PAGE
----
DWYER Jamie < Back  
Sport Hockey
CGA Australia   
Gender Men
Born 12 Mar 1979 in Rockhampton, AUS
Height1.72 m
Weight 68 kg
Human Interest
Further Personal Information
Family Wife Leoni Doornbos, sons Julian and Taj, one daughter
Residence Perth, WA, AUS
Occupation Athlete
Languages Dutch, English
Sport Specific Information
When and where did you begin this sport? He began playing hockey at age four in Rockhampton, QLD, Australia.
Why this sport? He was influenced by his parents, who both played the sport.
Club / Team Queensland Blades: Australia
Name of coach Michael Evans [club]; Graham Reid [national], AUS
Training Regime He has two heavy training sessions per week, which he supplements with cycling, stretching and pilates.
Preferred position / style / stance / technique Forward
International Debut
Year 2001
Competing for Australia
Opponent New Zealand
Location Australia
General Interest
Nicknames Foetus, King, Jimbo (jdhockey.co, 03 Apr 2016)
Hobbies Playing golf. (hockey.org.au, 06 Dec 2015)
Memorable sporting achievement Winning gold at the 2004 Olympic Games in Athens, and the 2010 and 2014 World Cups. (hockey.org.au, 16 Jun 2013; jdhockey.co, 03 Apr 2016)
Hero / Idol Swiss tennis player Roger Federer. (olympics.com.au, 14 Sep 2013)
Injuries He missed four months at the end of 2014 due to a foot injury. (theguardian.com, 26 Mar 2015)

In April 2011 he missed three months after sustaining cartilage damage in his left knee playing for HC Bloemendaal in the Netherlands. (allhockey.com.au, 03 Nov 2011)

He required reconstructive knee surgery after injuring it during the 2003 Champions Trophy. He returned to the Australia team in 2004. (hockey.org.au, 20 Apr 2004)
Sporting philosophy / motto "You need to have a gameplan, you need to be fit and fast enough to last the duration. You don't have to do anything fancy to succeed in hockey. Top teams like Germany, Australia and the Netherlands are very strong in their basic skills." (ndtv.com, 30 Jan 2014)

"Don't die wondering." (olympics.com.au, 14 Sep 2013)
Awards and honours In 2011 he became the first man to be named World Player of the Year five times. He also won the award in 2004, 2007, 2009 and 2010. (hockey.org.au, 19 Jun 2013)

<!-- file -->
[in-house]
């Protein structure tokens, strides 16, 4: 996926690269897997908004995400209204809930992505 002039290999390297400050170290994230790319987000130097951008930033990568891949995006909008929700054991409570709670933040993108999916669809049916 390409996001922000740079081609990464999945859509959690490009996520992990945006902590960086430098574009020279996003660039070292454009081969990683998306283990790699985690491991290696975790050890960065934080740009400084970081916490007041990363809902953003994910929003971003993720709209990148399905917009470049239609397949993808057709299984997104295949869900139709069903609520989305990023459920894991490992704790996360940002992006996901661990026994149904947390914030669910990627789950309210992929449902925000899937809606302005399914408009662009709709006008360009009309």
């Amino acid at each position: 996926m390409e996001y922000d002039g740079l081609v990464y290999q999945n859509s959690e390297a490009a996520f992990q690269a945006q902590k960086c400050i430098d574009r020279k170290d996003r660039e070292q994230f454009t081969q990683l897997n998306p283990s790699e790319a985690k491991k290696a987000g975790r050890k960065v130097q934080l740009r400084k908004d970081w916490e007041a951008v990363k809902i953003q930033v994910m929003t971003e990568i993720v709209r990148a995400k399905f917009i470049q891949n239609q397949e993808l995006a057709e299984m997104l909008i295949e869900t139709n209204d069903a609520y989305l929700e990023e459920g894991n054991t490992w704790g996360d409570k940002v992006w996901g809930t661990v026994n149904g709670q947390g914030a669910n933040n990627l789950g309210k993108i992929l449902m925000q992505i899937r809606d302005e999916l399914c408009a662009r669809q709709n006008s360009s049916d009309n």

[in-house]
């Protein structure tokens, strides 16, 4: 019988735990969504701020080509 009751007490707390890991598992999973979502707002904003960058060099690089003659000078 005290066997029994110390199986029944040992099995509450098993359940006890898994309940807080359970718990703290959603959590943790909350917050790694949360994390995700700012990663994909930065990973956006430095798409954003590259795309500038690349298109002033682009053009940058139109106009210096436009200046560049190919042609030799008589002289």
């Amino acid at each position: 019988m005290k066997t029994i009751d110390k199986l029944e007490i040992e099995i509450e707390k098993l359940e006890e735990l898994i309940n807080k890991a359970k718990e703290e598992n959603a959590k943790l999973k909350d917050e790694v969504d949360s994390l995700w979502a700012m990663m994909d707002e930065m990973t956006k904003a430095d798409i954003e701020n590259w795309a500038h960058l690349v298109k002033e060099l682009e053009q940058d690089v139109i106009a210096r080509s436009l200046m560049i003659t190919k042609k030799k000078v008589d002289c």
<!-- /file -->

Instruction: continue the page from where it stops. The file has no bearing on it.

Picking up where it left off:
He was named 2009 Australian Player of the Year. (jamiedwyer.com, 10 Jul 2012)

He was awarded the Medal of the Order of Australia [OAM] in 2005, after being part of the Australia team that won gold at the 2004 Olympic Games in Athens. (hockey.org.au, 02 Feb 2006)

He was named the World Junior Player of the Year in 2002. (hockey.org.au, 13 Nov 2010)
Famous relatives His sister Jill has also represented Australia at hockey, as has his cousin Matt Gohdes. (perthnow.com.au, 09 Feb 2011; olympics.com.au, 14 Sep 2013)
Ambitions To compete at the 2016 Olympic Games in Rio de Janeiro, spend some time with his family after retiring from hockey, then move in to coaching. (theguardian.com, 26 Mar 2015; zeenews.india.com, 29 Nov 2015)
Other information JDH
He owns his own hockey brand, Jamie Dwyer Hockey [JDH], which manufactures hockey sticks and bags. "I have always dreamed of making my own sticks and now with JDH I can, which is awesome. I love being able to use my knowledge about hockey and making the best possible stick in the world." He is also the director of the coaching companies JDH Academy, DwyerOnline and 1&9 Coaching. (jdhacademy.com, 19 Dec 2012; jdhockey.co, LinkedIn profile, 03 Apr 2016)

He played in the 2014, 2015 and 2016 editions of the professional Hockey India League, for the Punjab Warriors in 2014 and 2015, and the Uttar Pradesh Wizards in 2016. (thestatesman.com, 06 Feb 2016; dnaindia.com, 18 Feb 2016)

He considered retiring from international competition after Australia won the 2014 World Cup in The Hague, Netherlands, but after a break of almost nine months and a conversation with Australia's new coach Graham Reid, he returned to international action at the 2015 Sultan Azlan Shah Cup in Malaysia. He now plans to retire after the 2016 Olympic Games in Rio de Janeiro. (theguardian.com, 26 Mar 2015; abc.net.au, 06 Apr 2015)

His extra-time golden goal at the 2004 Olympic Games final gave Australia their first ever Olympic Games men's hockey title. "No words can describe how I felt when that ball hit the back of the net. The best feeling I have ever felt in my entire life. To get that goal was unbelievable. I think we deserved the game, but that last goal was just a dream come true." (abc.net.au, 28 Apr 2004)

As a boy he was offered a cricket scholarship in Brisbane, QLD, Australia, but turned it down to focus on hockey. (jdhockey.co, 06 Sep 2013)